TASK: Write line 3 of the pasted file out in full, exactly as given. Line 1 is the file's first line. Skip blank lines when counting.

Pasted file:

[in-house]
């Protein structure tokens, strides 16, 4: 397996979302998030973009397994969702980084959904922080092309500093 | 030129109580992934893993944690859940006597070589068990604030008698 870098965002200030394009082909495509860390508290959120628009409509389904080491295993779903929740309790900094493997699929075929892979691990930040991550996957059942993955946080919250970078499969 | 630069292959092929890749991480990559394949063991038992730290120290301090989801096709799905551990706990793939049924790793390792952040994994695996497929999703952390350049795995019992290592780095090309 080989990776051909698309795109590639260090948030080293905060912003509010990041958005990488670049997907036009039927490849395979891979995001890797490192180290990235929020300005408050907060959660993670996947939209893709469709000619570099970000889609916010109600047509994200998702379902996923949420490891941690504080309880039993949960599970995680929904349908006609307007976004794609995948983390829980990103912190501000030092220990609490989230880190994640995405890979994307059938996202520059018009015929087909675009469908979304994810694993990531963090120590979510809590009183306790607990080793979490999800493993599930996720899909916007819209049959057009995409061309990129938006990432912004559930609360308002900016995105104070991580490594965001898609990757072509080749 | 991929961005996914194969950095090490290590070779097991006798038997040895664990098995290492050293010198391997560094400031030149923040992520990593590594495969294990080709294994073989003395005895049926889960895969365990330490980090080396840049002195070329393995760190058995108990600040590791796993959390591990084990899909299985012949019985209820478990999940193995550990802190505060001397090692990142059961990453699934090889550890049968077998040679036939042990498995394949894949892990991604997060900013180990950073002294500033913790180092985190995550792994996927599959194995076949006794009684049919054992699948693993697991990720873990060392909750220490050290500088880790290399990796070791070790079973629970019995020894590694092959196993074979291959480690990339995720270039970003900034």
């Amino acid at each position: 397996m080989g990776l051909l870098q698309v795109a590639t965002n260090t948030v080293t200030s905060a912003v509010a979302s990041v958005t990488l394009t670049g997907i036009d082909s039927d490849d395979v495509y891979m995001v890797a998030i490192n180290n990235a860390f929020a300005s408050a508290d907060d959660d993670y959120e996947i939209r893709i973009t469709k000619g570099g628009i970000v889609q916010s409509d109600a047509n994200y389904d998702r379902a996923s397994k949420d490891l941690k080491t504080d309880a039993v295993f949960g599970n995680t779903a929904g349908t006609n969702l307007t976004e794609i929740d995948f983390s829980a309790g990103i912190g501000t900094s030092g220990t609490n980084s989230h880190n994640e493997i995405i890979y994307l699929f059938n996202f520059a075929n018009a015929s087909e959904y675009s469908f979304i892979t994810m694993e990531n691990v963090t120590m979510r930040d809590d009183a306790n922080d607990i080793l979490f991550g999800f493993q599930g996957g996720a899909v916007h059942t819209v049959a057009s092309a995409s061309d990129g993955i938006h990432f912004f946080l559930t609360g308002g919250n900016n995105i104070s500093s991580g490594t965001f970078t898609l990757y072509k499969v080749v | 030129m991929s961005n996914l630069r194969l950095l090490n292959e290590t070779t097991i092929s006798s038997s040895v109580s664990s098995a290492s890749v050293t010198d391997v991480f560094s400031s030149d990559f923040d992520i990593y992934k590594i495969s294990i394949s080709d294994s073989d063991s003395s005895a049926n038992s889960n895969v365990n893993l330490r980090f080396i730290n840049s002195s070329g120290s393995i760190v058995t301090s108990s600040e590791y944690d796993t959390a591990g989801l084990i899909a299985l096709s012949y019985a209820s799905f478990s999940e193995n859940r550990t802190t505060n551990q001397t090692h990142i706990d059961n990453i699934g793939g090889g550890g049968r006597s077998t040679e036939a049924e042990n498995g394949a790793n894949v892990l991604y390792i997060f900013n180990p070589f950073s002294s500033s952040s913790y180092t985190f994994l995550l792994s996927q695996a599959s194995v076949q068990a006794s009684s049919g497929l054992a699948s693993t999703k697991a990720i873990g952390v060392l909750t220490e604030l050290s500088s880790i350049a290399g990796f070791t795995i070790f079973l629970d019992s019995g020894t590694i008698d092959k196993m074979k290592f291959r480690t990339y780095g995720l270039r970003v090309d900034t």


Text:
């Amino acid at each position: 397996m080989g990776l051909l870098q698309v795109a590639t965002n260090t948030v080293t200030s905060a912003v509010a979302s990041v958005t990488l394009t670049g997907i036009d082909s039927d490849d395979v495509y891979m995001v890797a998030i490192n180290n990235a860390f929020a300005s408050a508290d907060d959660d993670y959120e996947i939209r893709i973009t469709k000619g570099g628009i970000v889609q916010s409509d109600a047509n994200y389904d998702r379902a996923s397994k949420d490891l941690k080491t504080d309880a039993v295993f949960g599970n995680t779903a929904g349908t006609n969702l307007t976004e794609i929740d995948f983390s829980a309790g990103i912190g501000t900094s030092g220990t609490n980084s989230h880190n994640e493997i995405i890979y994307l699929f059938n996202f520059a075929n018009a015929s087909e959904y675009s469908f979304i892979t994810m694993e990531n691990v963090t120590m979510r930040d809590d009183a306790n922080d607990i080793l979490f991550g999800f493993q599930g996957g996720a899909v916007h059942t819209v049959a057009s092309a995409s061309d990129g993955i938006h990432f912004f946080l559930t609360g308002g919250n900016n995105i104070s500093s991580g490594t965001f970078t898609l990757y072509k499969v080749v | 030129m991929s961005n996914l630069r194969l950095l090490n292959e290590t070779t097991i092929s006798s038997s040895v109580s664990s098995a290492s890749v050293t010198d391997v991480f560094s400031s030149d990559f923040d992520i990593y992934k590594i495969s294990i394949s080709d294994s073989d063991s003395s005895a049926n038992s889960n895969v365990n893993l330490r980090f080396i730290n840049s002195s070329g120290s393995i760190v058995t301090s108990s600040e590791y944690d796993t959390a591990g989801l084990i899909a299985l096709s012949y019985a209820s799905f478990s999940e193995n859940r550990t802190t505060n551990q001397t090692h990142i706990d059961n990453i699934g793939g090889g550890g049968r006597s077998t040679e036939a049924e042990n498995g394949a790793n894949v892990l991604y390792i997060f900013n180990p070589f950073s002294s500033s952040s913790y180092t985190f994994l995550l792994s996927q695996a599959s194995v076949q068990a006794s009684s049919g497929l054992a699948s693993t999703k697991a990720i873990g952390v060392l909750t220490e604030l050290s500088s880790i350049a290399g990796f070791t795995i070790f079973l629970d019992s019995g020894t590694i008698d092959k196993m074979k290592f291959r480690t990339y780095g995720l270039r970003v090309d900034t």